Putting Myself Aside and Building Her Up

Posted: May 27, 2011 in Love and Marriage
Tags: , , , , , , ,

Life is full of contradictions, but sometimes it’s in the apparent paradox that truth is found.  Whoever wants to save his life will lose it.  The more you give away, the more you’ll have.  If you hold too tightly, you’ll lose control.

Shortly before we separated, I showed my wife a classified ad for a job at Dillard’s.  She applied and was hired.  I was just trying to help her out, as we were both looking for Summer employment.  It turned out that they hired her full-time, and the job paid enough that she could afford to move out and make it without me.  I had unwittingly helped give her the means to leave me.

It wasn’t long after this that we talked about her feelings of inadequacy and how, during our marriage, she hadn’t ever had the opportunity to find out what she could or couldn’t do.  Now, one of the things that she wanted to accomplish through our separation was to prove to herself that she could do things on her own and take care of things without anyone else. 

Relationships are complicated undertakings, full of pitfalls that couples often don’t see coming.  As I stated earlier, I had never intended for her to feel this way, nor had I realized that she did.  I had always believed in her and had confidence in her, but she didn’t know this.  My reason for trying to take on all the responsibilities was so that she wouldn’t have to.   The unexpected result was that she felt worthless and like I didn’t trust her to be able to do anything. 

I had no intention of supplying her with resources to make a life without me when the job at Dillard’s came up, but once we reached the point where the separation was decided upon, I consciously decided to work with her in becoming independent.  It was one of those moments of disequilibrium, when your rational mind says, “This doesn’t make sense,” and your heart says, “This is what love would do.”  Her moving out was the last thing on earth that I wanted, but it was going to happen regardless.  My choices were to fight her, and probably never get her back, or love her unconditionally, and leave the door open for a possible reconciliation.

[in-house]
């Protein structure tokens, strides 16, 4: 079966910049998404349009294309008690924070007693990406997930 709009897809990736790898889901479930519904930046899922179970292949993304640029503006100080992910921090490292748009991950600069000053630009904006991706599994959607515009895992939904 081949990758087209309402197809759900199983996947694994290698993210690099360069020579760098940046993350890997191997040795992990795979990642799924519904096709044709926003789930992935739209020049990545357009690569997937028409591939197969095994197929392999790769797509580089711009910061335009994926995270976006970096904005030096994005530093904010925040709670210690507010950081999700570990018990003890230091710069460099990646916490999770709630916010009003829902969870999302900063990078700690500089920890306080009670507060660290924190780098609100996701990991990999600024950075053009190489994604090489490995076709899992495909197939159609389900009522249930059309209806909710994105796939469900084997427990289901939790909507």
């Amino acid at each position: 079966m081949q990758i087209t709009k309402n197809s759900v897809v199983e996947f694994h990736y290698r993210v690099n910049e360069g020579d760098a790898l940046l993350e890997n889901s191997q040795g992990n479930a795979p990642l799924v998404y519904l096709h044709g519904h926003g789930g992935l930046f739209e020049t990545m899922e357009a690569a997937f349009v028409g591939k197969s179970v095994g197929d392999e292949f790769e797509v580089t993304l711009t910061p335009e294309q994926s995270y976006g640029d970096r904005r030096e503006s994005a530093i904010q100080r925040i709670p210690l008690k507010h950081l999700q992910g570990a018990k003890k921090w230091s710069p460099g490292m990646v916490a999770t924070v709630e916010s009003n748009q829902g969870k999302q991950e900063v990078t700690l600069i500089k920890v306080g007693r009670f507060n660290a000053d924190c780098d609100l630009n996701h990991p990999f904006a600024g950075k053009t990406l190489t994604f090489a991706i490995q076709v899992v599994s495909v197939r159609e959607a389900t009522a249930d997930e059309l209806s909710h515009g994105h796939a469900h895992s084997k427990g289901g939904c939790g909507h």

I supported her as she got utilities in only her name for the new apartment, even though I hoped that I would be living there soon.  I didn’t argue when she took my name off the joint checking account at her bank.  I withdrew half of the emergency fund from my bank and gave it to her.  These things were painful, and the practical side of me kept wondering if all this was really necessary.  My heart told me that it was, so I kept listening to the things my wife was telling me about what she believed she needed, and I kept pushing down the urge to discount what she was going through.

Love is about hard choices sometimes.  It’s about putting yourself aside and giving up your rights for another.  The Bible says, “Love does not demand its own way.” (1 Corinthians 13:5)  I struggled with giving up control.  A part of me believed that I could demand of her that she just stop all this and that I could strong-arm her into submitting to my authority as her husband.  It was tempting to try, but deep down inside, I knew it wasn’t right, and it wasn’t really what I wanted.

Things hadn’t been right or healthy for a long time, and what I really wanted in the deepest part of me was for both of us to find that place where, with healthy hearts, we found each other again.  There was a song called “Start Again” by the group “Red” that was out at this time.  Every time I heard it, my heart would break, but it also gave me hope that it was possible. We had loved each other once with a beautiful love and I couldn’t give up on the hope that the roots were still there and that love could grow and bloom again.


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